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Clinical characteristics of human monkeypox, and risk factors for severe disease. Clin Infect Dis 2005 Dec 15;41(12):1742-51



Pubmed ID




Scopus ID

2-s2.0-28744456362 (requires institutional sign-in at Scopus site)   393 Citations


BACKGROUND: Human monkeypox is an emerging smallpox-like illness that was identified for the first time in the United States during an outbreak in 2003. Knowledge of the clinical manifestations of monkeypox in adults is limited, and clinical laboratory findings have been unknown.

METHODS: Demographic information; medical history; smallpox vaccination status; signs, symptoms, and duration of illness, and laboratory results (hematologic and serum chemistry findings) were extracted from medical records of patients with a confirmed case of monkeypox in the United States. Two-way comparisons were conducted between pediatric and adult patients and between patients with and patients without previous smallpox vaccination. Bivariate and multivariate analyses of risk factors for severe disease (fever [temperature, > or =38.3 degrees C] and the presence of rash [> or =100 lesions]), activity and duration of hospitalization, and abnormal clinical laboratory findings were performed.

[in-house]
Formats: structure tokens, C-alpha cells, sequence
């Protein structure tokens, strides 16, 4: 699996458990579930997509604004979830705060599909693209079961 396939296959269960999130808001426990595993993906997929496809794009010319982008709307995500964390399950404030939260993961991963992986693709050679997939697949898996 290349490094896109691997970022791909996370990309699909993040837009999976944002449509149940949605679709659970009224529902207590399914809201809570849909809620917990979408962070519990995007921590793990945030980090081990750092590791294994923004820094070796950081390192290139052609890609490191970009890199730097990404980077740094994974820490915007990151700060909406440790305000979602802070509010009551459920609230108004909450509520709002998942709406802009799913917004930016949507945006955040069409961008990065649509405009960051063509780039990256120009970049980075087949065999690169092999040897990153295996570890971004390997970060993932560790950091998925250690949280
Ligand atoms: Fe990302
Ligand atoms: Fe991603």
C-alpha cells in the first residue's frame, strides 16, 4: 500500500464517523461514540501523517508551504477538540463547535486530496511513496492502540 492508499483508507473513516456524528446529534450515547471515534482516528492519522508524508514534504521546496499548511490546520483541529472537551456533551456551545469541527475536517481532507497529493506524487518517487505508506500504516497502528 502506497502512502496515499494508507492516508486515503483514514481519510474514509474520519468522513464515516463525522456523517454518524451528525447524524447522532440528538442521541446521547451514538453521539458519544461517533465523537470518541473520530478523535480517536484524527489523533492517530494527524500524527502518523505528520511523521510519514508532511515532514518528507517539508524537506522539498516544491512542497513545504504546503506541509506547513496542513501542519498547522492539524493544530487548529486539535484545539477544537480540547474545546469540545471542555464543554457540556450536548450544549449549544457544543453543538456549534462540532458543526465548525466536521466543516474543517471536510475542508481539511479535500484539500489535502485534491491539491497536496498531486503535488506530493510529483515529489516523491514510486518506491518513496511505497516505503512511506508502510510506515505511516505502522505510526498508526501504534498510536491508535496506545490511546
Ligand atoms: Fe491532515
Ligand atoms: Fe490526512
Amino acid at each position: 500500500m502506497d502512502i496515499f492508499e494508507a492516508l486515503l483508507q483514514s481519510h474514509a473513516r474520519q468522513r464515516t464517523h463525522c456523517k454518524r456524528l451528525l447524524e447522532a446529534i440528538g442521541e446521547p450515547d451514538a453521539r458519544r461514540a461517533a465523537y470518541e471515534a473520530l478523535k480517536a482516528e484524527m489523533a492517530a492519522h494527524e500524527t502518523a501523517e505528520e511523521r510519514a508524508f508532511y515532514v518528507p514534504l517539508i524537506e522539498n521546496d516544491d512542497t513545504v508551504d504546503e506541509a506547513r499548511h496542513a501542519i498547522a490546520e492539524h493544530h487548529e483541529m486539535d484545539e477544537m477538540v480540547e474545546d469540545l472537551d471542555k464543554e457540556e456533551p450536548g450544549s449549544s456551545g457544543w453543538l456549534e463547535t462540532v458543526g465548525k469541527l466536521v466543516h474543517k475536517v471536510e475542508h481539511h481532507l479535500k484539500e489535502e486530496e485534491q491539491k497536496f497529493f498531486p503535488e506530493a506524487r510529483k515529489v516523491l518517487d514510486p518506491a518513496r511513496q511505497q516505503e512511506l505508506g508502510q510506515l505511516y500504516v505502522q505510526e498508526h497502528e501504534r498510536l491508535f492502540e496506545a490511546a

RESULTS: Of 34 patients with a confirmed case of monkeypox, 5 (15%) were defined as severely ill, and 9 (26%) were hospitalized for >48 h; no patients died. Previous smallpox vaccination was not associated with disease severity or hospitalization. Pediatric patients (age, < or =18 years) were more likely to be hospitalized in an intensive care unit. Nausea and/or vomiting and mouth sores were independently associated with a hospitalization duration of >48 h and with having > or =3 laboratory tests with abnormal results.

CONCLUSION: Monkeypox can cause a severe clinical illness, with systemic signs and symptoms and abnormal clinical laboratory findings. In the appropriate epidemiologic context, monkeypox should be included in the differential diagnosis for patients with unusual vesiculopustular exanthems, mucosal lesions, gastrointestinal symptoms, and abnormal hematologic or hepatic laboratory findings. Clinicians evaluating a rash illness consistent with possible orthopoxvirus infection should alert public health officials and consider further evaluation.

Author List

Huhn GD, Bauer AM, Yorita K, Graham MB, Sejvar J, Likos A, Damon IK, Reynolds MG, Kuehnert MJ


Mary Beth Graham MD Associate Chief, Professor in the Medicine department at Medical College of Wisconsin

MESH terms used to index this publication - Major topics in bold

Middle Aged
Risk Factors
Severity of Illness Index